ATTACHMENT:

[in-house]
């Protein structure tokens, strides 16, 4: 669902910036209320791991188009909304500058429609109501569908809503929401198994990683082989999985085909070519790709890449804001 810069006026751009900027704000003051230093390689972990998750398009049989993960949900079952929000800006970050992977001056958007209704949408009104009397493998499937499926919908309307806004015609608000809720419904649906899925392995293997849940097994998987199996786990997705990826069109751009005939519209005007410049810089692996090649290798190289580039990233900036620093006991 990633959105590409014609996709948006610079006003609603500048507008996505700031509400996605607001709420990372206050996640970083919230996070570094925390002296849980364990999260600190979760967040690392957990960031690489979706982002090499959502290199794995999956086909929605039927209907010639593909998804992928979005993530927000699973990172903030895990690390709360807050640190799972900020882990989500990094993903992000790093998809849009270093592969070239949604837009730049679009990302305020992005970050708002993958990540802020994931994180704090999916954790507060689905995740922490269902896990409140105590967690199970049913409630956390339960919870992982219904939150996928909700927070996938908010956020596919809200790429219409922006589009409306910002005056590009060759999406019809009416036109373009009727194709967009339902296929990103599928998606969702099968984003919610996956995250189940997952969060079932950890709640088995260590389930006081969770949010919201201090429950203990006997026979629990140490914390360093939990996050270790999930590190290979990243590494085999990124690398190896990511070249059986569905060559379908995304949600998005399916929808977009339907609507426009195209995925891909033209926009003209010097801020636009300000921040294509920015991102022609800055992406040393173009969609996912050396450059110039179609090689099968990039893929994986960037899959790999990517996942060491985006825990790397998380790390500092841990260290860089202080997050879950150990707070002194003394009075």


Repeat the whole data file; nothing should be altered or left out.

[in-house]
């Protein structure tokens, strides 16, 4: 669902910036209320791991188009909304500058429609109501569908809503929401198994990683082989999985085909070519790709890449804001 810069006026751009900027704000003051230093390689972990998750398009049989993960949900079952929000800006970050992977001056958007209704949408009104009397493998499937499926919908309307806004015609608000809720419904649906899925392995293997849940097994998987199996786990997705990826069109751009005939519209005007410049810089692996090649290798190289580039990233900036620093006991 990633959105590409014609996709948006610079006003609603500048507008996505700031509400996605607001709420990372206050996640970083919230996070570094925390002296849980364990999260600190979760967040690392957990960031690489979706982002090499959502290199794995999956086909929605039927209907010639593909998804992928979005993530927000699973990172903030895990690390709360807050640190799972900020882990989500990094993903992000790093998809849009270093592969070239949604837009730049679009990302305020992005970050708002993958990540802020994931994180704090999916954790507060689905995740922490269902896990409140105590967690199970049913409630956390339960919870992982219904939150996928909700927070996938908010956020596919809200790429219409922006589009409306910002005056590009060759999406019809009416036109373009009727194709967009339902296929990103599928998606969702099968984003919610996956995250189940997952969060079932950890709640088995260590389930006081969770949010919201201090429950203990006997026979629990140490914390360093939990996050270790999930590190290979990243590494085999990124690398190896990511070249059986569905060559379908995304949600998005399916929808977009339907609507426009195209995925891909033209926009003209010097801020636009300000921040294509920015991102022609800055992406040393173009969609996912050396450059110039179609090689099968990039893929994986960037899959790999990517996942060491985006825990790397998380790390500092841990260290860089202080997050879950150990707070002194003394009075």